1. The investment in eye health to prevent sight loss report makes a serious argument and a case about the need for investment in eye health from governments. What are the key questions explored in this report?
This project has three key objectives, which are to:
- Collect data to inform an understanding of expenditure on eye health and eye health/vision outcomes across different countries, with the aim to collaborate with the IAPB to enrich the Vision Atlas
- Contribute to IAPB’s key priorities to raise awareness for eye care, enable data and information sharing, strengthen international collaboration and further educate the public and governments on eye health
- Undertake an assessment of the feasibility of designing a sustainable database to enable ongoing additions and tracking of information across countries, as well as define key messages to support broader coalition building between public and private organisations.
Based on the objectives of this project, the following key research questions were designed and developed in collaboration with eye healthcare subject matter experts:
- What proportion of overall health expenditure in countries is allocated to eye health?
- What are countries’ overall expenditure (per capita) on eye health? (breakdown by public funding, private funding & investment sources, estimated out of pocket funding by individuals & families?)
- What are countries’ breakdown of expenditure and resource utilization on eye health?
- What is the mix of expenditure on preventing and managing eye disease?
- How does expenditure compare to eye health needs in a country?
- What is the relationship between countries’ level of expenditure on eye health and prevention and vision outcomes achieved (e.g., rates of vision impairment and blindness)? What is the level of expenditure that is necessary to achieve good outcomes?
2. Which were the ten countries included in the analysis, and why were they selected?
Canada, the United States (US), Italy, Sweden, the United Kingdom (UK), India, Nepal (case study), Australia, Japan and Singapore.
In the initial stages of the project, a feasibility scoping task was undertaken from a larger number of countries (18 in total). The above 10 countries were shortlisted.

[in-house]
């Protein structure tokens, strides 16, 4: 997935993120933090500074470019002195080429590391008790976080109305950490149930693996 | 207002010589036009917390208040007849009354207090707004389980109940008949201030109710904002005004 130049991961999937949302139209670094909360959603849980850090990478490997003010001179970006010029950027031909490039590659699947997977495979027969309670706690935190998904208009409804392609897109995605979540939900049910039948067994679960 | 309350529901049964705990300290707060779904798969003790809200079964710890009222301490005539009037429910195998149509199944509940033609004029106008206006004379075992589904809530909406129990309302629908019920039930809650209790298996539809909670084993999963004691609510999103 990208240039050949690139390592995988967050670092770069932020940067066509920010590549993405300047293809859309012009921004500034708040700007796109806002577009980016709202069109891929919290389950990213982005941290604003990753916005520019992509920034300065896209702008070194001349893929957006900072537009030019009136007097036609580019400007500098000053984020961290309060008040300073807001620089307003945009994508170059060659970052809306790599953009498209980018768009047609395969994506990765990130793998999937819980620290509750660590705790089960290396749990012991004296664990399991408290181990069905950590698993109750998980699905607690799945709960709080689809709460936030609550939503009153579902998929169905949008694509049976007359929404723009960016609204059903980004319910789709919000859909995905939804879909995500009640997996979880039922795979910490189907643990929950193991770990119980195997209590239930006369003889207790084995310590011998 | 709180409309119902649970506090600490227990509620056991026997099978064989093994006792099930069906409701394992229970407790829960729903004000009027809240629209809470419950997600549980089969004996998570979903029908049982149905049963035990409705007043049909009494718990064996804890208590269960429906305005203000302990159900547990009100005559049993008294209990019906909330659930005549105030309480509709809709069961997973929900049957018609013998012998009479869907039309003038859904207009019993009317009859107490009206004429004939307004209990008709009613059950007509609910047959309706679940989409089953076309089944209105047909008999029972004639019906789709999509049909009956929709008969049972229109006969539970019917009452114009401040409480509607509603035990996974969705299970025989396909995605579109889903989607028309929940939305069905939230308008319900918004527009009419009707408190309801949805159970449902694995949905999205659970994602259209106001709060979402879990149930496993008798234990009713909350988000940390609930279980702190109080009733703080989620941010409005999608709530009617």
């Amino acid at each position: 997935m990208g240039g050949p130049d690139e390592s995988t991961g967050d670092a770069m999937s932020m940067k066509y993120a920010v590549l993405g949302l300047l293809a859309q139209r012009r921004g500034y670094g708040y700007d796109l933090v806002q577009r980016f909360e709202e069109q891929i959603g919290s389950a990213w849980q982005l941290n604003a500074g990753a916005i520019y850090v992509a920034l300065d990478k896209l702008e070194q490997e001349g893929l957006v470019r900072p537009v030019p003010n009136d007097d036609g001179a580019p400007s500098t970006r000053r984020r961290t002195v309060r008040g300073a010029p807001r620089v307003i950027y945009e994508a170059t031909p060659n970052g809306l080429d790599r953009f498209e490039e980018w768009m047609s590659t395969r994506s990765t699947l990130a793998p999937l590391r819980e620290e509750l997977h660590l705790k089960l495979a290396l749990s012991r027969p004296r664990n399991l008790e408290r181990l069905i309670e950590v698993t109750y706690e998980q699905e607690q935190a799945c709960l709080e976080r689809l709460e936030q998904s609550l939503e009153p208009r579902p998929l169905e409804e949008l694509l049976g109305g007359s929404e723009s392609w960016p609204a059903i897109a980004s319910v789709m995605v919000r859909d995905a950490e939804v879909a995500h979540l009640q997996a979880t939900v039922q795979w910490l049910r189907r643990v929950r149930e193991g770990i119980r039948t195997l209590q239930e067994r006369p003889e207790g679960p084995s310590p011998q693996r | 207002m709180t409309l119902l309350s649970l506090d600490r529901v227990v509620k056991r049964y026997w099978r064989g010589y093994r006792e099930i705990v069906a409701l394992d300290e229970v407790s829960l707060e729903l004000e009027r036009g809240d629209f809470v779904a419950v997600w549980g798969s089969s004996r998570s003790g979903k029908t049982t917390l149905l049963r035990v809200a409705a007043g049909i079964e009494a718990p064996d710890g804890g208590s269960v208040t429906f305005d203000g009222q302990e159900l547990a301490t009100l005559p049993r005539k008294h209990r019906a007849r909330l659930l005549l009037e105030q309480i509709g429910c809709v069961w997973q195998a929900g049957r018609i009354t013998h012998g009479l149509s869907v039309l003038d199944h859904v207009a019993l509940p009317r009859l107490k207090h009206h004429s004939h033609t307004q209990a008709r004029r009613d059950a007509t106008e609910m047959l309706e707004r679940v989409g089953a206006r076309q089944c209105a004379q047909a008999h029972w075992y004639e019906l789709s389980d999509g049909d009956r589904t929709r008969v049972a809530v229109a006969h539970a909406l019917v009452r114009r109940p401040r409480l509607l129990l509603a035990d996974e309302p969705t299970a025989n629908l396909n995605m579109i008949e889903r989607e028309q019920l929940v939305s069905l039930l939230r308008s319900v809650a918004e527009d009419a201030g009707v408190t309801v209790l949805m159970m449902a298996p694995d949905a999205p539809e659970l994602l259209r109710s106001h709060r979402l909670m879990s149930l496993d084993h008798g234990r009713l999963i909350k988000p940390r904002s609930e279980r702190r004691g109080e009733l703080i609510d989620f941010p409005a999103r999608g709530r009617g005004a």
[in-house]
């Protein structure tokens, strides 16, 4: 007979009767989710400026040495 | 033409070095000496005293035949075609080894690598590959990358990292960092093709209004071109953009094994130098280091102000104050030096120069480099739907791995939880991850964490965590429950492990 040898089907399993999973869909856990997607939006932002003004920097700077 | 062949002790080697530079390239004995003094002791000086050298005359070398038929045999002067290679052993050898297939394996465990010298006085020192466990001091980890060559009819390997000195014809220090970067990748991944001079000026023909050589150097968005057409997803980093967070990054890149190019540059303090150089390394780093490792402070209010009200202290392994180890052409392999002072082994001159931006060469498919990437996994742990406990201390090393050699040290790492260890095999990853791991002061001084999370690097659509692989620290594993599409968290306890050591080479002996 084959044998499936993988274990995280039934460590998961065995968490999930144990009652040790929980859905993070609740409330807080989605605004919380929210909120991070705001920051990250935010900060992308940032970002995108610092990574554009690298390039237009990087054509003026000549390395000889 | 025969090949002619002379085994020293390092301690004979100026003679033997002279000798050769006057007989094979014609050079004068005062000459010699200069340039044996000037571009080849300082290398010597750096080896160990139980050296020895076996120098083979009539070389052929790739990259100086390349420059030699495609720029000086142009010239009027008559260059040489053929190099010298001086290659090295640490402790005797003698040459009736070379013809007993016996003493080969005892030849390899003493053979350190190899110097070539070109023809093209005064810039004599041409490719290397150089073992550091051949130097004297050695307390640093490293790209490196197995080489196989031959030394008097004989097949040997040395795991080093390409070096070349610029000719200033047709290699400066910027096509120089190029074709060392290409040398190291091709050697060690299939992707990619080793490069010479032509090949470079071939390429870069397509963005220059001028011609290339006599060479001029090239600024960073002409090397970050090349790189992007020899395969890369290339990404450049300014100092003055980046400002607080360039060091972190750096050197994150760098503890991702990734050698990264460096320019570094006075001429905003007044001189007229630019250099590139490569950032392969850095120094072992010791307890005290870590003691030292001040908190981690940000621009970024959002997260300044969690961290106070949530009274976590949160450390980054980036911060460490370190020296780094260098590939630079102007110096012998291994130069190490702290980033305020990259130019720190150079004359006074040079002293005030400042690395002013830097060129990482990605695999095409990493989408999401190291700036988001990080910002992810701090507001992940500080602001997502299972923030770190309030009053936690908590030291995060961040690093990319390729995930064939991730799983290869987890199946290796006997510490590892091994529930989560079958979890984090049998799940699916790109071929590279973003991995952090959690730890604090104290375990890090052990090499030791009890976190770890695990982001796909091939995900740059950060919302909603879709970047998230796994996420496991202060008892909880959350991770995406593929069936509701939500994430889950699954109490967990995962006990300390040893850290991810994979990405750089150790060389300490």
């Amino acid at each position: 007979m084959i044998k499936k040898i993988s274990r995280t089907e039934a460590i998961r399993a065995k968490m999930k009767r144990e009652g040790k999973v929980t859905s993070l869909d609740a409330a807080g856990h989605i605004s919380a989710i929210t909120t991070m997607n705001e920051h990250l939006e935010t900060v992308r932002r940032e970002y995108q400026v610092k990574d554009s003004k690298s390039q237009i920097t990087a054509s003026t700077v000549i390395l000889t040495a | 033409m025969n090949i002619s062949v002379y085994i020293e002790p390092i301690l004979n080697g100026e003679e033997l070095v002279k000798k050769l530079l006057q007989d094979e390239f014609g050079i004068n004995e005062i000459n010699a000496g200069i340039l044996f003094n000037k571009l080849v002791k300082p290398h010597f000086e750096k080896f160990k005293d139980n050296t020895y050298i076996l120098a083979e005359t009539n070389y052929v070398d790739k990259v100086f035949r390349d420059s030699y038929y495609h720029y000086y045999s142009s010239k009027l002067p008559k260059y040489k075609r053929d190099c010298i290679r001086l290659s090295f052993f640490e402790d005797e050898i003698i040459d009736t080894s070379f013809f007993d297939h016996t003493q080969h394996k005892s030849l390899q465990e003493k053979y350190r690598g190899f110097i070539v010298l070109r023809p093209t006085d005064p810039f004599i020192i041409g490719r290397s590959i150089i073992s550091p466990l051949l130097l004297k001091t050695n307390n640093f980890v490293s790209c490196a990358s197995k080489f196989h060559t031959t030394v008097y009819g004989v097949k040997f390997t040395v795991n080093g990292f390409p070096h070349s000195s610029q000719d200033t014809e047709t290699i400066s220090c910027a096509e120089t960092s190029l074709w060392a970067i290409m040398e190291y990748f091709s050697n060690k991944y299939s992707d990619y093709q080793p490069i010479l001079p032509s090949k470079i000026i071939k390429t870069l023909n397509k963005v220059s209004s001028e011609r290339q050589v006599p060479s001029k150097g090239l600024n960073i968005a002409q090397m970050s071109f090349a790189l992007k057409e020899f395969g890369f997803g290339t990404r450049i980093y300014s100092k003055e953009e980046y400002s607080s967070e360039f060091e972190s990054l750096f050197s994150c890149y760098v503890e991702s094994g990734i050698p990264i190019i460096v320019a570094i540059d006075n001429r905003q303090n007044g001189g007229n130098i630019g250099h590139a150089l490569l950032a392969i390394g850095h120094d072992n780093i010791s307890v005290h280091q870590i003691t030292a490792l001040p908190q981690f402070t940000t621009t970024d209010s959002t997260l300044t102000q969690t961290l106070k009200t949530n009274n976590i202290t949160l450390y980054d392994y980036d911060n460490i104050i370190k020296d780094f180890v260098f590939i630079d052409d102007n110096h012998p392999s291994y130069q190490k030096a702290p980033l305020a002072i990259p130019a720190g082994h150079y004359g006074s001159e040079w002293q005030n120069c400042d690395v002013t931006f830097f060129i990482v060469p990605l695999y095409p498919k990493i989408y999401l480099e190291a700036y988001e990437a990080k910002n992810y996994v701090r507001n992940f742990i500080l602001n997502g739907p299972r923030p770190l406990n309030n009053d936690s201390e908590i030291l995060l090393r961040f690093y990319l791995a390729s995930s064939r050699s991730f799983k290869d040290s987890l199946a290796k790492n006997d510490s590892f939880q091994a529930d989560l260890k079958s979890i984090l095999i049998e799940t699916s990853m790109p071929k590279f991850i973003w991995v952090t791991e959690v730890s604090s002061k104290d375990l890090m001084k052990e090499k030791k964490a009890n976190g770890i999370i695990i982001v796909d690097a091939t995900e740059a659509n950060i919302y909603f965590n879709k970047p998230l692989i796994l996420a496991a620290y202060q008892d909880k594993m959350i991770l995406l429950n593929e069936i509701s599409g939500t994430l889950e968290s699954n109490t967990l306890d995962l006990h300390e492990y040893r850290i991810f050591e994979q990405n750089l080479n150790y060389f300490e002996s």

Countries were shortlisted based on one or more of four criteria:
- Data availability: What data exists to support answering each indicator of the analytical framework?
- Data quality: What is the condition of the data based on its accuracy, completeness, reliability and how recent the data was collected, to inform each indicator of the analytical framework?
- High prevalence of sight loss: Which countries have relatively high prevalence of sight loss?
- Unique eye health system and approach to vision care: What component of that country’s eye health system (and more broadly the health system) and approach to vision care can be used as a learning for other countries to improve access to care and outcomes?
3. What drivers of eye health needs are considered in this report? Could you state some findings that particularly stood out in the analysis?
There is significant variation in the structure and focus of eye health systems worldwide. This study has identified four key areas of the eye health system that require sustained and growing investment and can have a substantial impact on the eye care and eye health outcomes. They include:
- Information: Reporting of comprehensive eye health data
- Leadership: Creation of a national plan applying to eye health
- Workforce: Adequate supply of eye care professionals to meet population need
- Services: Focus on preventative eye care
4. How have you defined eye health expenditure in the report and what should we know about the report’s findings on eye health expenditure among the countries studied?
The definition of expenditure used in this report is the final consumption of health care goods and services, including personal health care (curative care, rehabilitative care, long-term care, ancillary services and medical good) and collective services (prevention and public health services as well as health administration), but excludes spending on investments. This definition is consistent with the definition used by the Organisation for Economic Co-operation and Development (OECD).
Data availability across countries is variable and there is a need for greater investment in eye care to address the growing burden.